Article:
UofL was able to bounce back from those slow start, in part, because they completely out-classed Kentucky from a talent standpoint. While I think that there is still a sizable gap in overall talent between these two teams, I think that UK has gotten better in all the areas where they’ve been exposed over the last two seasons. Kentucky has a two-headed monster at running back as well as a quarterback who is a little bit better at not losing the game. They have linebackers who can fill a hole and hit people as well as blitz and cover. They also have a secondary that won’t likely be dominated in the air. Now, they still don’t have a quarterback that will likely win the game for them and they don’t have enough speed on defense to stop a guy like Lamar Jackson. But, they’re improved in key areas and they can run the ball well enough to keep Lamar on the sideline. That’s a bad setup for this Louisville team.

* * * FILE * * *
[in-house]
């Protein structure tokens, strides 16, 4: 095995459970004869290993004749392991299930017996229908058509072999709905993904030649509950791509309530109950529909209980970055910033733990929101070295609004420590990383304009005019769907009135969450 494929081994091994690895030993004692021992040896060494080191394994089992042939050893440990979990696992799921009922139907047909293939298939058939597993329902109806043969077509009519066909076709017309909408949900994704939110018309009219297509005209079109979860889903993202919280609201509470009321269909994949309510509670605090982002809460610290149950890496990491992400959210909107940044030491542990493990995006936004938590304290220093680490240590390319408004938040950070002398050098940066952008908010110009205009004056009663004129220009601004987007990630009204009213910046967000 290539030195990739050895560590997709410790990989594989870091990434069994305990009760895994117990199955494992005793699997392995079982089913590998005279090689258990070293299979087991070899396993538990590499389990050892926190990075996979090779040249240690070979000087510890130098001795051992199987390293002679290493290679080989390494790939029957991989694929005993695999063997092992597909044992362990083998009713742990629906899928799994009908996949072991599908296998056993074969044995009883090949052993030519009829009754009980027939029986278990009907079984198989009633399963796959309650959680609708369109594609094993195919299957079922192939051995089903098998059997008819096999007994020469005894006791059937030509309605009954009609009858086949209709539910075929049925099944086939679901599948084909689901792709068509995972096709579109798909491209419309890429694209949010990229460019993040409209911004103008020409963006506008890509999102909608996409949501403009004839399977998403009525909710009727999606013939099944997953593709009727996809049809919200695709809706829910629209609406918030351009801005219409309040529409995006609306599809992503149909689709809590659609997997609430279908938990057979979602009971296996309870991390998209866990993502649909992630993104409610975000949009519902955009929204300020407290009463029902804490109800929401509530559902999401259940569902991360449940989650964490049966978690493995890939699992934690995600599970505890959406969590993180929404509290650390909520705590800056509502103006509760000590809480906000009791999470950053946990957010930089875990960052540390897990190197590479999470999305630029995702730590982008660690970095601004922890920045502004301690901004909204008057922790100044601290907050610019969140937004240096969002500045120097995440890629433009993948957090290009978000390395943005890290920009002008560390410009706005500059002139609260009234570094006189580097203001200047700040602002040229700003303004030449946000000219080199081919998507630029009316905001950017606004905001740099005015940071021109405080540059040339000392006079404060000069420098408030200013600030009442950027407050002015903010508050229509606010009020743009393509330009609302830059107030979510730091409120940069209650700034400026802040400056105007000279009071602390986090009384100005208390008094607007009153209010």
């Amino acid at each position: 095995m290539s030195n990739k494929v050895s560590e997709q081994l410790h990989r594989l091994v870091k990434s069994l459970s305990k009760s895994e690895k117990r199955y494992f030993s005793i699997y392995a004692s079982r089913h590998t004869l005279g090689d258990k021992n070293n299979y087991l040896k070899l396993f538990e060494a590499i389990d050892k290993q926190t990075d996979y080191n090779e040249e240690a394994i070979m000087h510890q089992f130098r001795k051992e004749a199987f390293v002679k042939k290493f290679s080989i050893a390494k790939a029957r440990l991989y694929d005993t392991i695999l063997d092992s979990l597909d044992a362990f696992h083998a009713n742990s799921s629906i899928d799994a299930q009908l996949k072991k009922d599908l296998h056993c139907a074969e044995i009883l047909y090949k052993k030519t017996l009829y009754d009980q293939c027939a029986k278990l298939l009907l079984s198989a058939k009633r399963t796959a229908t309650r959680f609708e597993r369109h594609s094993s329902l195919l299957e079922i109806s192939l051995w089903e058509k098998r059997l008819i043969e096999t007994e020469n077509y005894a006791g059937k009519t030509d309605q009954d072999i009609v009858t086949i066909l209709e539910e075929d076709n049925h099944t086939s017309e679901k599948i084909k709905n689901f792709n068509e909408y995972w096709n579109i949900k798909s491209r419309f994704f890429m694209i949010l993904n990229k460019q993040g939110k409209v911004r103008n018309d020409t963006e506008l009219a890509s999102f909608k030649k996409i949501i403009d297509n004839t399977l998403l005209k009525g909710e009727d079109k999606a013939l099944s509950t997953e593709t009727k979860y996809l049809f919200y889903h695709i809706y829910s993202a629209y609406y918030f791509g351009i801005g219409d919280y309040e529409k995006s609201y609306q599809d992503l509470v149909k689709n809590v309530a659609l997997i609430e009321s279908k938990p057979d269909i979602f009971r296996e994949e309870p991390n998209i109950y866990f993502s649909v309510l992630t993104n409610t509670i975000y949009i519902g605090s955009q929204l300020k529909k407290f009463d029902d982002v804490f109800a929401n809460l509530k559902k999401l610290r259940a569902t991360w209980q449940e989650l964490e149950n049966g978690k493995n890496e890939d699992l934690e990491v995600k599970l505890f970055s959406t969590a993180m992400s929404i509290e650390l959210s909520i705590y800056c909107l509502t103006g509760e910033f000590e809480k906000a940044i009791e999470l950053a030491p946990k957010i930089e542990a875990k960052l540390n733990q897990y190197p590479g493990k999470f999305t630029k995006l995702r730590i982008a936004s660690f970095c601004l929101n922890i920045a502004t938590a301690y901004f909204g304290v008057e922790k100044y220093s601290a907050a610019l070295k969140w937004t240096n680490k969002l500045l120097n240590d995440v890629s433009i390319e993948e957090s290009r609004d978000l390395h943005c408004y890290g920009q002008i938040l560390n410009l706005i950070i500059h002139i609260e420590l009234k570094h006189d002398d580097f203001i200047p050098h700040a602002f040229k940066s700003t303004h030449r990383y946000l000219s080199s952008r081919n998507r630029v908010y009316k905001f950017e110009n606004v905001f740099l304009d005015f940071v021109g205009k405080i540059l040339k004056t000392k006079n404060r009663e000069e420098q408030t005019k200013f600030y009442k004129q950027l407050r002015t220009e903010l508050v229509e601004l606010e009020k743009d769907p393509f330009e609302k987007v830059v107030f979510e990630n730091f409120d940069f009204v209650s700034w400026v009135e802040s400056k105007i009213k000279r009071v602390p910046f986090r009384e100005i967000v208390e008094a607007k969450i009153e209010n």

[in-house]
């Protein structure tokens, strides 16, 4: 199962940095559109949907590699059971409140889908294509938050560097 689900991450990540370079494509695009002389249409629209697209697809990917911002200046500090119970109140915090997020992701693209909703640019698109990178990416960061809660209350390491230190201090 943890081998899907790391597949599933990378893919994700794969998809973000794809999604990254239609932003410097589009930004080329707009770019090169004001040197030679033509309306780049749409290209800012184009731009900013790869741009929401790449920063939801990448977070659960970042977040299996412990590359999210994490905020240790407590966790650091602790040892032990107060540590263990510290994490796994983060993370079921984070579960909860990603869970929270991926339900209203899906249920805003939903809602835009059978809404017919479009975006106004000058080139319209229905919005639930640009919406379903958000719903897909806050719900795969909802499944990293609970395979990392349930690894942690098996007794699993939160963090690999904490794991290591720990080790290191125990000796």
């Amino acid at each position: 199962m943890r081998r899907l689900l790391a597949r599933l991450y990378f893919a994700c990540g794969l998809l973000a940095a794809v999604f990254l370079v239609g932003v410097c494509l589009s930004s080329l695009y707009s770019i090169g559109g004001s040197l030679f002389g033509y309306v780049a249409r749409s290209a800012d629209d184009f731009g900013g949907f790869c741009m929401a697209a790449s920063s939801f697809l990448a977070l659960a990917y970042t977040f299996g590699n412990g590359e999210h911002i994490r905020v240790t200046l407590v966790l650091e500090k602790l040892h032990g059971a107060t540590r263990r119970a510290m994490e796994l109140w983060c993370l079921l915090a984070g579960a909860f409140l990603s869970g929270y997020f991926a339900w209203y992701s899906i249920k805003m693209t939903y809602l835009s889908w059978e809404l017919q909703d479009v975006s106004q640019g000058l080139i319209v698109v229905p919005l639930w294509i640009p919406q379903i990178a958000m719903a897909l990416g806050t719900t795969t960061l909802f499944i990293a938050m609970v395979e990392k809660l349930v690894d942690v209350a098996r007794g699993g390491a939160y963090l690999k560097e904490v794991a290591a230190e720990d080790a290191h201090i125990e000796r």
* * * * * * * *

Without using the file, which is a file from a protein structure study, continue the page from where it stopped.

CAN KENTUCKY BRING PRESSURE LIKE HOUSTON DID?

Kentucky has the most boring defensive scheme that I get to watch each year in preparation for this game. They just don’t do too much of anything that would confuse or surprise the opposing quarterback. Their interior defensive linemen haven’t made many plays in this system and that makes it harder on everyone else. Their linebackers are much better this year, however, so Kentucky has more versatility. Louisville couldn’t handle second level pressure last week as well as just a normal 4-man rush. UK won’t be able to just line up and get pressure like a Clemson or Houston. They don’t have the line for that. What they do have is three second level players who can all run and can all blitz from a distance.